In this week's issue, Zach Carter and Jason Cherkis look at the 30-year tenure of Kentucky Sen. Mitch McConnell, Gregory Beyer and Catherine Pearson examine how the rising average retirement age is prompting more and more individuals and companies to prioritize well-being, and Carolyn Gregoire looks at the lasting effects of stress on one particular demographic: men.
One thing that Democrats, Republicans and Tea Partiers all have in common is that they love to make Mitch McConnell's life miserable.
Our country could implode and this crowd would still desert their posts to take their paid vacations -- on our dime. Who else among us hard-working, struggling Americans receives five weeks off with pay these days?
There is a very real chance that the Republican voters in Kentucky and South Carolina will vote for the Tea Party challengers because they view their senators as too moderate -- and that is problematic.
We are seeing Republicans in the House as well as the Senate speak out against extremist proposals on government spending levels. What exactly do the extremists propose?
Opposing can be so exhausting! No wonder Congress gave itself a five-week vacation. Maybe the prez needs a new approach when they get back... ...
Maybe "doomed" is a little overstated, but he's certainly facing an uphill battle that his campaign hasn't seen since he first ran 30 years ago. Here are four reasons the minority leader may soon be saying farewell to the upper chamber.
Between killing innovation and beating a dead horse, the phrase 'GOP leadership' has stamped its walk-of-shame footprints in oxymoronic cement, to join the likes of 'jumbo shrimp' and 'political science.'
Erick Erickson and Eliot Spitzer debate the impact of The Trial on race and justice. Is refusing to even talk about race a form of "colorblind racism?" Then: amateur boxer Harry Reid TKO's Mitch McConnell on the filibuster and Eliot compares the week he resigned to his relaunch week -- "solitude" vs. "tsunami."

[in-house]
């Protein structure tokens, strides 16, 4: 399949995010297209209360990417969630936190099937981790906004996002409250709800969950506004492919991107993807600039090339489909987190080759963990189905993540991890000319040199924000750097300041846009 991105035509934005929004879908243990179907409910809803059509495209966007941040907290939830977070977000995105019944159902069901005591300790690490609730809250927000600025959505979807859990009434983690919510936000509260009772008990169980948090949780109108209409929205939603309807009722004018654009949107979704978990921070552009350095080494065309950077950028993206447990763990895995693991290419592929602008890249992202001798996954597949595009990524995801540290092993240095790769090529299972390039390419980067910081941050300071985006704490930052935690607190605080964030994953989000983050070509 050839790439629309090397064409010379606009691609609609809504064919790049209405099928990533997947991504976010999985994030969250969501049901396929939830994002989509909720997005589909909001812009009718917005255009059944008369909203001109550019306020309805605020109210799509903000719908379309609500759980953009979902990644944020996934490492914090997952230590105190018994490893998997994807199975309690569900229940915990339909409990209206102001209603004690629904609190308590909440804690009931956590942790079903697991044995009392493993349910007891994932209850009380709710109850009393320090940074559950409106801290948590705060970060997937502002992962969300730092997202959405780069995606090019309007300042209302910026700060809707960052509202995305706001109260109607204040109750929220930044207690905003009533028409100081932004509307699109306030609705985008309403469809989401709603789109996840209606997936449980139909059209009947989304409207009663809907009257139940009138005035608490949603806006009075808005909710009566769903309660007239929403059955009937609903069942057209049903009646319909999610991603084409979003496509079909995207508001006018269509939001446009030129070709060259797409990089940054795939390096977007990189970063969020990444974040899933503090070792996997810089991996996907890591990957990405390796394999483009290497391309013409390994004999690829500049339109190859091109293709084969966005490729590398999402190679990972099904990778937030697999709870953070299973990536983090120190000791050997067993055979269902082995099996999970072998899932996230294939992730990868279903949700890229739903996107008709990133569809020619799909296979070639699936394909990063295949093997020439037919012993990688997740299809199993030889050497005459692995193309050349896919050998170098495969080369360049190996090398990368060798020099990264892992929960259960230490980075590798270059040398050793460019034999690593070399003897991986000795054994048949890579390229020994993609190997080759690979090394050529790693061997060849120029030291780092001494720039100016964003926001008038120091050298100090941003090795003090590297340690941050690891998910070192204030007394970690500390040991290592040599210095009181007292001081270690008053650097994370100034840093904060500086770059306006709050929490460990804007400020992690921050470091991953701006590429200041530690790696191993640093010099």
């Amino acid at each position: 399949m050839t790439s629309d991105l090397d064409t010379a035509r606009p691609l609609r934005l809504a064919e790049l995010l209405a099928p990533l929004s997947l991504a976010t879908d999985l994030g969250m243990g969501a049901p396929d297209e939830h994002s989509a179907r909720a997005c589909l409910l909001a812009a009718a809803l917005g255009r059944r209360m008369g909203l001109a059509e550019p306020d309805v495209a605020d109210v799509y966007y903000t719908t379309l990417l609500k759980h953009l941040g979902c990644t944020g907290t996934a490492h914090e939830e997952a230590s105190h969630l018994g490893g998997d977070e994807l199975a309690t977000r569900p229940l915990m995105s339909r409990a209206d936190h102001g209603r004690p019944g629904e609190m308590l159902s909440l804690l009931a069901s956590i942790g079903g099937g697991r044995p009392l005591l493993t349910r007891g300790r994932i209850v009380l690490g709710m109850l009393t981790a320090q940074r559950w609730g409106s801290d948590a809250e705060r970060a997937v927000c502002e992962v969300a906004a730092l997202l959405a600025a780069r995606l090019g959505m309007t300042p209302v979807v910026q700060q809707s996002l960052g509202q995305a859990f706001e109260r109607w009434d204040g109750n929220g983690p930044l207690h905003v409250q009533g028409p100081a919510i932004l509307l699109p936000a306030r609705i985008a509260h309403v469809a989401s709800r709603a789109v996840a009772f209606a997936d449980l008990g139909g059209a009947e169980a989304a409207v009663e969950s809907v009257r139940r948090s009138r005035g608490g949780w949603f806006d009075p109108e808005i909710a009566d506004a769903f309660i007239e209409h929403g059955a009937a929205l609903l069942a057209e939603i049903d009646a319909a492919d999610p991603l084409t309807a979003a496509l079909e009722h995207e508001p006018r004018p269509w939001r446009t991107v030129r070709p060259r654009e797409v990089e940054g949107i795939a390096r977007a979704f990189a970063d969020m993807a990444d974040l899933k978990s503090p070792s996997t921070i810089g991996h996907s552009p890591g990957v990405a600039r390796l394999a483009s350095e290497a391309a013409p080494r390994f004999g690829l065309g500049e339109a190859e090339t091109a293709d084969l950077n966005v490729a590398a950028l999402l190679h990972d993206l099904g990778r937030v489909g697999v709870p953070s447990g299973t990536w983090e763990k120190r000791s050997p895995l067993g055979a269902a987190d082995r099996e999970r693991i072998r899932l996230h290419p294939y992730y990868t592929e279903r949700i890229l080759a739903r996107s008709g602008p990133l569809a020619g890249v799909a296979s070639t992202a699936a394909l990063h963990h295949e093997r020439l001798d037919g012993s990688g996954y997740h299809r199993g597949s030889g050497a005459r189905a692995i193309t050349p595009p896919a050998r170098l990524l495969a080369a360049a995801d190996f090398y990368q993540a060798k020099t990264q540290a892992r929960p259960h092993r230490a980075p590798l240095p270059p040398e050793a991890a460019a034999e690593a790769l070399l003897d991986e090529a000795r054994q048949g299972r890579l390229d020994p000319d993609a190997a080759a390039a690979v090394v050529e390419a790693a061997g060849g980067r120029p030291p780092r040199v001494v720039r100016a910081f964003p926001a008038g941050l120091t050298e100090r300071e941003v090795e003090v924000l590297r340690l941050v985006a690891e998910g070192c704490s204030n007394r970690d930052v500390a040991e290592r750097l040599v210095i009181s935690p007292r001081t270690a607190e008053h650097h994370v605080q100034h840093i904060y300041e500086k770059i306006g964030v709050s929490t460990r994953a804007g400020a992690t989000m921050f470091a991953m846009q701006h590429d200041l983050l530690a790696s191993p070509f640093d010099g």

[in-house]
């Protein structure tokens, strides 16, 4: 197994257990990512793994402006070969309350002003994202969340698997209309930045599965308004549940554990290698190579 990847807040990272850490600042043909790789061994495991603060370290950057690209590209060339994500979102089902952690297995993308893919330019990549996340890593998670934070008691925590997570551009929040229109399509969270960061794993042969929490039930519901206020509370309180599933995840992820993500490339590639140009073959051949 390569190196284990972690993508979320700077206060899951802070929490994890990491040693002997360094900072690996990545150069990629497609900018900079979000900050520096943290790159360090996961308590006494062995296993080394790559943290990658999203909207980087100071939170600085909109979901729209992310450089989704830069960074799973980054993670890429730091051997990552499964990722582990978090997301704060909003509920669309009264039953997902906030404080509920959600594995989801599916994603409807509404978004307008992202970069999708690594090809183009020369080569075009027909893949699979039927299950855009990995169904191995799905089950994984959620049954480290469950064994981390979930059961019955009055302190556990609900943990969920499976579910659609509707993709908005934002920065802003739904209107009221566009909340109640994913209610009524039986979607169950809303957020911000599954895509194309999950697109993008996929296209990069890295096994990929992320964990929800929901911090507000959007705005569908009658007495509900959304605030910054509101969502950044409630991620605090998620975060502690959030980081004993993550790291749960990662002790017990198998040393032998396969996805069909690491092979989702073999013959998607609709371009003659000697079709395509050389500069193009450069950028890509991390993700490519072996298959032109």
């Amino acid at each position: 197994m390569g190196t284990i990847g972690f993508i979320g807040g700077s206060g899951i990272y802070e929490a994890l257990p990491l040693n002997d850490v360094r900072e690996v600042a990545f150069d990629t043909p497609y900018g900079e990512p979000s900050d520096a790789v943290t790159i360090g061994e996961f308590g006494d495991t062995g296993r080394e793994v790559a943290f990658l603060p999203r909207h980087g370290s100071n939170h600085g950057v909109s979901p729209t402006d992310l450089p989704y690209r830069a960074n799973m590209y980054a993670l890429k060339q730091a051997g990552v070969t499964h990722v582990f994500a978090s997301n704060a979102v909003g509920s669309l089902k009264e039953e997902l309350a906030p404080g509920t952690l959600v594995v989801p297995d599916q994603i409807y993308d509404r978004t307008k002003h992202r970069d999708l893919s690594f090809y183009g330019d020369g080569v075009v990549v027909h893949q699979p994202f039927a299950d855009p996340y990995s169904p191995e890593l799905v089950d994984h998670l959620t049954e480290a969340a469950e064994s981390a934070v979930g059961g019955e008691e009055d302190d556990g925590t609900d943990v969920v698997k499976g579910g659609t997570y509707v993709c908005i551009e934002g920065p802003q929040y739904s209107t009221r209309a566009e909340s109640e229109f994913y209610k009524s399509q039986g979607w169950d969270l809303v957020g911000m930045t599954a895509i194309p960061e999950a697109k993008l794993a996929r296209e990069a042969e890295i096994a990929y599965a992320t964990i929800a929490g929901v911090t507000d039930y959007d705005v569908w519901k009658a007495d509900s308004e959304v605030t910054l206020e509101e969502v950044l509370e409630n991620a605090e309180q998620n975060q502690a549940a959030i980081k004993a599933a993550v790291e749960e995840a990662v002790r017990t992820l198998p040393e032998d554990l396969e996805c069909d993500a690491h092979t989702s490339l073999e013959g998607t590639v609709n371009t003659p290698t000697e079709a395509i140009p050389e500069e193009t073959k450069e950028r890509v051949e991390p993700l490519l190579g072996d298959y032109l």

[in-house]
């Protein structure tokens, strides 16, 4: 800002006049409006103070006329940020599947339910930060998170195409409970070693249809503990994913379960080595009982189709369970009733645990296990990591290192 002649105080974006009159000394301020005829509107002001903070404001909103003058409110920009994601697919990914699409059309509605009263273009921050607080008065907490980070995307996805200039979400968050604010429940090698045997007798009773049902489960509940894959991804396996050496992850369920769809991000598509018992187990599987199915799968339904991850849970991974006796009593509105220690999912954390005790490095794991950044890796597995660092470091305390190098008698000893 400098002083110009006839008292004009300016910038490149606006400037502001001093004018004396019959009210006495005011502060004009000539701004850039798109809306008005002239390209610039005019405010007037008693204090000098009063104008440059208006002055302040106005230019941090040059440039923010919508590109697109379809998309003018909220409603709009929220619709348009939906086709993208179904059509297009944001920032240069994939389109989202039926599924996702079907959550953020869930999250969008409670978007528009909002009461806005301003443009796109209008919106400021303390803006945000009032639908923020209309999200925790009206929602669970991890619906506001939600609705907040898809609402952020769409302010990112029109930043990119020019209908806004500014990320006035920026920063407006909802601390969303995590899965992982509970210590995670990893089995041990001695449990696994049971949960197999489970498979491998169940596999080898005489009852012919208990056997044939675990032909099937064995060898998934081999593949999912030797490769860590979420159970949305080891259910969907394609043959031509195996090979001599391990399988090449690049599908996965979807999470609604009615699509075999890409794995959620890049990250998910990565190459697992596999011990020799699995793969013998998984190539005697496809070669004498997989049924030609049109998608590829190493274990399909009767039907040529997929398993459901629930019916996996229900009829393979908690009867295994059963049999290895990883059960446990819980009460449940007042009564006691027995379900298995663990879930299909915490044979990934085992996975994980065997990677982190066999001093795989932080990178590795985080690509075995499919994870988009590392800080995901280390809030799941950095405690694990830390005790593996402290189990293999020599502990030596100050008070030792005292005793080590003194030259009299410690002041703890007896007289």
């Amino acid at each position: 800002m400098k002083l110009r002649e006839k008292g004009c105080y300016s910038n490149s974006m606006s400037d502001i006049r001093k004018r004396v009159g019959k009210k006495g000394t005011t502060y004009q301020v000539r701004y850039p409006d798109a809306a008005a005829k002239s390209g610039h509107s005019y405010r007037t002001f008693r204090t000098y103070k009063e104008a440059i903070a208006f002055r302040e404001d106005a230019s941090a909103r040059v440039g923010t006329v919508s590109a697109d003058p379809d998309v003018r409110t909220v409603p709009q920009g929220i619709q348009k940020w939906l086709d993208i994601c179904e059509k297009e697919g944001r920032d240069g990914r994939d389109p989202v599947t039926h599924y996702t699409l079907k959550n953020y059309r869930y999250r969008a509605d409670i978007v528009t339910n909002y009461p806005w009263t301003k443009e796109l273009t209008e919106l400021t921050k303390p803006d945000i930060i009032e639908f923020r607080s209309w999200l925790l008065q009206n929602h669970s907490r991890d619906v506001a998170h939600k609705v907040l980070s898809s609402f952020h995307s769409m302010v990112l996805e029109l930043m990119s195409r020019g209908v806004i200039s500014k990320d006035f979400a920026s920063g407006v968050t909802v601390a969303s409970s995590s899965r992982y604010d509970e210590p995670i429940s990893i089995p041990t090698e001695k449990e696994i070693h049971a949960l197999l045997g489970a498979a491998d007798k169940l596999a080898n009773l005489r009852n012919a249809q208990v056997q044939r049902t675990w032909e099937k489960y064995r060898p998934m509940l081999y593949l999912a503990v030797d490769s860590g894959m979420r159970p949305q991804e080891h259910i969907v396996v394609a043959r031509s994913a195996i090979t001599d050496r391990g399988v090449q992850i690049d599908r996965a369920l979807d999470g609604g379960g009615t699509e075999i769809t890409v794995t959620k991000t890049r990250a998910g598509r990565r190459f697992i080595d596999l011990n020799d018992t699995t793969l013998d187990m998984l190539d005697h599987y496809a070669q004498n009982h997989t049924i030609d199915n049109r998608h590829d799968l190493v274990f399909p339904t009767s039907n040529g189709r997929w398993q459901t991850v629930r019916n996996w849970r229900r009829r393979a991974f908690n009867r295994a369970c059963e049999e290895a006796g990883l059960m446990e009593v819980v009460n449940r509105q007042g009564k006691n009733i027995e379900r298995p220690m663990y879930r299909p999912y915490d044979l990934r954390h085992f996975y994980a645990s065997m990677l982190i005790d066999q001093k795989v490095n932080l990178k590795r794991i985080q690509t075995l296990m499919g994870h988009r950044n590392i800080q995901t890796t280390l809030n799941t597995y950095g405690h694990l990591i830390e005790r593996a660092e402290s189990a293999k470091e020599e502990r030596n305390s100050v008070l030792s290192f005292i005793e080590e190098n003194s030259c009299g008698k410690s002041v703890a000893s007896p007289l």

As America's children grow up and enter into the health insurance marketplace on their own, they will be the first generation who simply will not understand what the terms 'pre-existing condition' and 'lifetime cap' mean.
This week's battle should be a learning moment for the American people. Who'll have the courage and honesty to tell them the truth? Who will lead the battle to restore American democracy?
The whole idea of democracy is government by the people, of the people, and for the people, so why is it that anything but the votes of the people are allowed to decide political measures?
Tuesday is shaping up as D-Day in the Senate's battle over the filibuster, with Majority Leader Harry Reid and Republican Mitch McConnell squaring off in a conflict that most Americans are ignoring but which has important implications for our government.
An extraordinary meeting is taking place today, which all 100 senators have been invited to attend. This should really not be an extraordinary thing -- you'd think that all senators meeting together would just be an actual floor session in the Senate -- but it is because it's actually a political meeting, with the doors closed.
Grinding the federal government to a halt by abusing the filibuster is just one of the strategies that a handful of fossil fuel companies are using to undermine our democracy to keep their near-monopoly status in politics.